So, the figured bass notation that indicates that the D minor triad is the intended harmony when D is on the bass, is:

    5

    3

    A fifth and a third from the bass note realizes other chord tones in the intended harmony. A fifth from D (which is the bass note):

    …is A:

    …and a third from D:

    …is F:

    Altogether, D, F, and A:

    …produces the D minor triad (which is the intended harmony.)

    “Let’s Derive The Figured Bass Notation For The G Major Triad…”

    In the G major triad:

    …the interval from D to B:

    …is a sixth (written as 6), while the interval from D to G:

    …is a fourth (written as 4.)

    So, the figured bass notation that indicates that the G major triad is the intended harmony when D is on the bass, is:

    6

    4

    A sixth and a fourth from the bass note realizes other chord tones in the intended harmony. A sixth from D (which is the bass note):

    …is B:

    …and a fourth from D:

    …is G:

    Altogether, D, G, and B:

    …produces the G major triad (which is the intended harmony.)

    The Application Of The Figured Bass Notation

    In the classification of chords according to width, there are basically three classes of chords:

    • Triads
    • Seventh chords
    • Extended chords

    However, the concept of the figured bass notation can only be used in the notation of triads and seventh chords – which are within the compass of an octave.

    In a situation where a G dominant seventh chord is intended (in the key of C major), using F:

    …as a bass note would entail the figuration below:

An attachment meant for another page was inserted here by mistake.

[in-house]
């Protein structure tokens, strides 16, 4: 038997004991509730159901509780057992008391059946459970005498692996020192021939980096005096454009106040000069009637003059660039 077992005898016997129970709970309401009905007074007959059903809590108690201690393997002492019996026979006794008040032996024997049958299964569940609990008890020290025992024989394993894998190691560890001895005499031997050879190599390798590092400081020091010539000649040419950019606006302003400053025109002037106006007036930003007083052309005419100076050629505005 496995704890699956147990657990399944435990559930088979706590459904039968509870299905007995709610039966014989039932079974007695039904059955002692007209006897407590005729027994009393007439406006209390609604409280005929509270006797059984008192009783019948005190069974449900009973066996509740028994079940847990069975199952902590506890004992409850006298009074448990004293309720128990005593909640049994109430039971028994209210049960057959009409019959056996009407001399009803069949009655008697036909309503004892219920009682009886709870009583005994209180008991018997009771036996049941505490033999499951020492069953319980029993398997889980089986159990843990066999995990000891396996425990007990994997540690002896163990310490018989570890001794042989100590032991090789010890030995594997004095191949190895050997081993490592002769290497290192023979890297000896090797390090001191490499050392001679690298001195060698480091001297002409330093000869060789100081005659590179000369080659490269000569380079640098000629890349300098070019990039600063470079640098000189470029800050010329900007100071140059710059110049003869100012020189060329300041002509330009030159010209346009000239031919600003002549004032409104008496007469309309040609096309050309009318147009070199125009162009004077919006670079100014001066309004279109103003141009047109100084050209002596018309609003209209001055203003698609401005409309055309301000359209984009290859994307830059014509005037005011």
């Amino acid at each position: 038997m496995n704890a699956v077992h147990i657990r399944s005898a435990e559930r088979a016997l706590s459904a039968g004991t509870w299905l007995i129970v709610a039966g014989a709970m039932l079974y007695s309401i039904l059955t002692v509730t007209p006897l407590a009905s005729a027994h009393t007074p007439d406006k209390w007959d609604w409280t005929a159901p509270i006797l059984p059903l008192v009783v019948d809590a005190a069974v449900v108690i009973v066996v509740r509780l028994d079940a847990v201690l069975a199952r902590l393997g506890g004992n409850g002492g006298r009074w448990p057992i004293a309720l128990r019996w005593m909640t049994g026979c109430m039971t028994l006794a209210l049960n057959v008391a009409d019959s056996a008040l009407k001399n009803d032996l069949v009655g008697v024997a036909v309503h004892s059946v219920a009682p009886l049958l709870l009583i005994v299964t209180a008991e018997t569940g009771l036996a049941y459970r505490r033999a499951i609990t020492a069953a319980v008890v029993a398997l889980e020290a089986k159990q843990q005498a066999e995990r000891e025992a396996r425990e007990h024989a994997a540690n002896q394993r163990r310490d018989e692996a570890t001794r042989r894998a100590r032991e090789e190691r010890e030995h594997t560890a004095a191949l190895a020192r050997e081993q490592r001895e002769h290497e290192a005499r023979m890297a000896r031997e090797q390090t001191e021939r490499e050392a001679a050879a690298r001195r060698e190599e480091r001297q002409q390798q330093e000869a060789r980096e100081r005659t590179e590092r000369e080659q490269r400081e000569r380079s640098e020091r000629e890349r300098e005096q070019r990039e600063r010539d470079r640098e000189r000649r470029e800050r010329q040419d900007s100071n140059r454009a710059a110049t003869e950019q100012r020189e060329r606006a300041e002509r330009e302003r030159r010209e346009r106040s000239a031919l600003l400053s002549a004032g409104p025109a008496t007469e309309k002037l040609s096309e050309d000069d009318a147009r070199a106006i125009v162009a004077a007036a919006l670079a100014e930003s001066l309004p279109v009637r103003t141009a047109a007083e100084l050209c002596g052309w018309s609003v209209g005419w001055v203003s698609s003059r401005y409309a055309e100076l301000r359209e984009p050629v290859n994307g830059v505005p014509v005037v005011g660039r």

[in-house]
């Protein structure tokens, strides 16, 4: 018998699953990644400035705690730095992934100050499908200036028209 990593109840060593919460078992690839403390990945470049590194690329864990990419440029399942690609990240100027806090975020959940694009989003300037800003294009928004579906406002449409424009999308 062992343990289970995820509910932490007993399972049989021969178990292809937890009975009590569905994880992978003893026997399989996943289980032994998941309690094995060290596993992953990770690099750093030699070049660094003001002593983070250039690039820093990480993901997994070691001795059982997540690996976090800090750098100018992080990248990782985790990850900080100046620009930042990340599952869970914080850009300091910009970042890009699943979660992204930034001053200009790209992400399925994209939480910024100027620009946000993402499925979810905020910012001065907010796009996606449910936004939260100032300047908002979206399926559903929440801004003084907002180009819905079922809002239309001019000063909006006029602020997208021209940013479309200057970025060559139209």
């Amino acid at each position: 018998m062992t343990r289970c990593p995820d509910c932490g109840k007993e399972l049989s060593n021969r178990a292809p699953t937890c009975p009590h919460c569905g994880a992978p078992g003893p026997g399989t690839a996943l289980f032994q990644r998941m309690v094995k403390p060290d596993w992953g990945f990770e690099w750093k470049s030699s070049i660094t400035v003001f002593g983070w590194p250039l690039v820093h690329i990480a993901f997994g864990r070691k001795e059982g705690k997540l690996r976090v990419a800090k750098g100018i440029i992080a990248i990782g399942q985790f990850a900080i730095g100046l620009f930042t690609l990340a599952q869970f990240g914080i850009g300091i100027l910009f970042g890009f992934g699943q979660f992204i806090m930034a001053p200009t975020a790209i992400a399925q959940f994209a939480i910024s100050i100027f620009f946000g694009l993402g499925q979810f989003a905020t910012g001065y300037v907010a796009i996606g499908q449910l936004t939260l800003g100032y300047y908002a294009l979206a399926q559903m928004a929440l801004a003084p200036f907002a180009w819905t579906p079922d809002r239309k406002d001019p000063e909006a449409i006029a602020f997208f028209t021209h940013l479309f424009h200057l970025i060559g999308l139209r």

6

    4

    2

    A sixth from F:

    …is D:

    A fourth from F:

    …is B:

    A second from F:

    …is G:

    Using the figuration below

    6

    4

    2

    …we were able to derive the intended harmony from the bass note given.

    A Short Note On The Importance Of The Figured Bass Notation

    The figured bass notation is useful for a variety of reasons and we’ll be considering that in yet another lesson. For now, it’s used to differentiate two diatonic chords that share the same bass note.

    Using the figured bass, you can tell when the bass note E:

    …in the key of C major:

    …implies an E minor triad:

    …a C major triad:

    …or an A minor triad:

    E ‘5-3’ produces the E minor triad:

    …because B (a fifth above E):

    …and G (a third above E):

    …are derived.

    E ‘6-3’ produces the C major triad:

    …because C (a sixth above E):

    …and G (a third above E):

    …are derived.

    E ‘6-4’ produces the A minor triad:

    …because C (a sixth above E):

    …and A (a fourth above E):

    …are derived.

    Final Words

    I’m glad you’ve learned something about the figured bass notation in this introductory lesson.

    We’ll take our discussion to another level in subsequent lessons where we’ll outline and explore other areas the figured bass notation can be applied – especially in the area of chord formation.

    See you in the next lesson.

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    Hello, I'm Chuku Onyemachi (aka - "Dr. Pokey") - a musicologist, pianist, author, clinician and Nigerian. Inspired by my role model Jermaine Griggs, I started teaching musicians in my neighborhood in April 2005. Today, I'm privileged to work as a music consultant and content creator with HearandPlay Music Group sharing my wealth of knowledge with thousands of musicians across the world.

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    { 1 comment… read it below or add one }

    1 Ogechukwu

    Great! Thanks for the lecture

    Reply